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Doctoral Students

  Jennifer Burris graduated from Washington University in St. Louis with a BA in History and attained her MA in Rehabilitation Counseling from Maryville University. Prior to moving to Kentucky, Jennifer worked for several years as a social sciences teacher in both private and public educational settings for students 6th-12th grade in the St. Louis Metropolitan area. Her other professional experiences include telephonic crisis intervention and suicide prevention counseling, and providing counseling support to youth attending a therapeutic high school. Jennifer’s current research interests include racial socialization, the influences of racism on identity development, and the development of academic self-efficacy on the academic achievement and outcomes of African-American youth. She also has interests in applying factor analysis, structural equation modeling, and IRT analysis techniques to improve the use of educational and psychological measures with multicultural populations. Outside of her academic pursuits, Jennifer thoroughly enjoys spending time with her family and friends. Email:
  Candice Davis graduated from California State University, San Bernardino with a BA in Psychology in 2009, and obtained her M.A. in General Experimental Psychology from the same university in 2012. Candice’s current research focuses on whiteness and anti-Black racism in higher education and the effect it has on African American students’ sense of belonging and academic outcomes. Candice is currently working as a research methods teaching assistant for the Educational Policy Studies and Evaluation department. She is a member of the B.E.R.G. Lab and the Applied Psychometric Strategies (APS) Lab. Outside of academia, Candice enjoys cooking, baking, gardening, watching movies, and playing the guitar. Email:
  Marcus T. Epps graduated from the University at Buffalo (SUNY) with a B.A. in Political Science as well as an Ed.M. in the Sociology of Education. Marcus is currently employed at Berea College, a private liberal arts institution in Central Kentucky. He has worked in several areas of student success in higher education, which include academic advising, academic coaching, and mentor/tutor training. Marcus’ primary research interests involve Black male college-aged students’ identities as they relate to academic achievement. Marcus is a member of the Applied Psychometric Strategies (APS) Lab. LinkedIn: Marcus T. Epps. Blog: The College Study Struggle. Email:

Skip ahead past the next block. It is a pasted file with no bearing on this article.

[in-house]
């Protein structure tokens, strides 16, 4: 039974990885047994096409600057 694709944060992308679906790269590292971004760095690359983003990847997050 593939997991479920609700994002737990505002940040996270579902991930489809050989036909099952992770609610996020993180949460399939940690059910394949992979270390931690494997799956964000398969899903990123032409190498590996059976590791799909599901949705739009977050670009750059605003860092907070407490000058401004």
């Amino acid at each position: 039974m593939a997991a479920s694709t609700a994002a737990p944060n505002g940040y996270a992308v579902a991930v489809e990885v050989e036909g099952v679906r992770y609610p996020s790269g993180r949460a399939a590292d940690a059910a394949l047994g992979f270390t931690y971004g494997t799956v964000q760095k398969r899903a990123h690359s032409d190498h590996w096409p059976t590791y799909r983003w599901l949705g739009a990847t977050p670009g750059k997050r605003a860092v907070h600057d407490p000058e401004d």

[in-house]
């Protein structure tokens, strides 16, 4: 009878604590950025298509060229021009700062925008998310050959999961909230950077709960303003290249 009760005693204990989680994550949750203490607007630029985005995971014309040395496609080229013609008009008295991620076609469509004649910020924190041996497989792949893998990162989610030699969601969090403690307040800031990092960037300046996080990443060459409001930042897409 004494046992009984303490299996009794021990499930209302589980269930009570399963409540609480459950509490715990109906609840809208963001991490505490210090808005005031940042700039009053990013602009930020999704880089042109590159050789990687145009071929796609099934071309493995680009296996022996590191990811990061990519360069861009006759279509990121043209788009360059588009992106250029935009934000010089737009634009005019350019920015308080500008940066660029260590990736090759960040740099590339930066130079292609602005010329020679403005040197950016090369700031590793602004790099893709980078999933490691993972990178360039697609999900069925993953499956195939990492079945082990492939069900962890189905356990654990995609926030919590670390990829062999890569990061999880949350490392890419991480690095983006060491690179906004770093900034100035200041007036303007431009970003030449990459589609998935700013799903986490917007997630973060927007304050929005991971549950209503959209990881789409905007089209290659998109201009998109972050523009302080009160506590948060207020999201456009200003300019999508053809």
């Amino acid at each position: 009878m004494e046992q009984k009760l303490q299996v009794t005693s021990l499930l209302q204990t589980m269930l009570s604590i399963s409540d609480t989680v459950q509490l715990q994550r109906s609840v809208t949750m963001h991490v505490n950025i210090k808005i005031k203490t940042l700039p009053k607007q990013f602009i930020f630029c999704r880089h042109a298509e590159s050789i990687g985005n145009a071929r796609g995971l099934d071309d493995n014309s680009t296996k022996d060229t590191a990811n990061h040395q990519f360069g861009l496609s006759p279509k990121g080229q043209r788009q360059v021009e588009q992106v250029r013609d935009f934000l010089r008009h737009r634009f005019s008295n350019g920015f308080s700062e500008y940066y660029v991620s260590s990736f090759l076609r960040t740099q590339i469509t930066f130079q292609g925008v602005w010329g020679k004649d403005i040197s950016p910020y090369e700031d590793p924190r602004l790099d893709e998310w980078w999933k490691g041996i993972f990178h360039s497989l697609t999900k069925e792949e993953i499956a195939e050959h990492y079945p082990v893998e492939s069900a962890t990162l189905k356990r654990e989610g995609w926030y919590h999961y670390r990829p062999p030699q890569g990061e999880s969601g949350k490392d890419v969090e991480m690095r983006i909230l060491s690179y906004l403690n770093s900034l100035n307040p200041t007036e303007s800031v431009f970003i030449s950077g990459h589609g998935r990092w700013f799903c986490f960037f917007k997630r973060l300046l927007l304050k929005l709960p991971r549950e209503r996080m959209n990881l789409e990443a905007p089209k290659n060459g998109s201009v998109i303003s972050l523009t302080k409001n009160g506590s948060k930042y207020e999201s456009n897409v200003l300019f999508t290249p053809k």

Karen M. Guettler graduated from the University of Washington with a B.A. in International Studies. At the University of Kentucky, she completed the Teaching program in Special Education, earned a B.A. in Spanish and a M.S. in Instructional Systems. Karen works for the Human Development Institute at the University of Kentucky in the field of alternate assessment. Karen’s research interests include resiliency and the role it plays in academic success in high school and post-secondary environments, particularly for African American males, and whiteness. Karen lives in Lexington with her husband and four children. Email:
  Jaeyun Han graduated from Ewha Womans University in South Korea with a B.A. in Education in 2016 and an M.A. in Education in 2018. Her master’s thesis investigated the relationship between mindset, social comparison motives, and self-efficacy in the mathematics of middle school students in South Korea. Her research interests focus on the longitudinal measurement of academic motivation and achievement. She is also interested in doing cross-cultural research on the sources of self-efficacy. She is a member of the P20 Motivation and Learning Lab and the Applied Psychometric Strategies (APS) Lab. Email: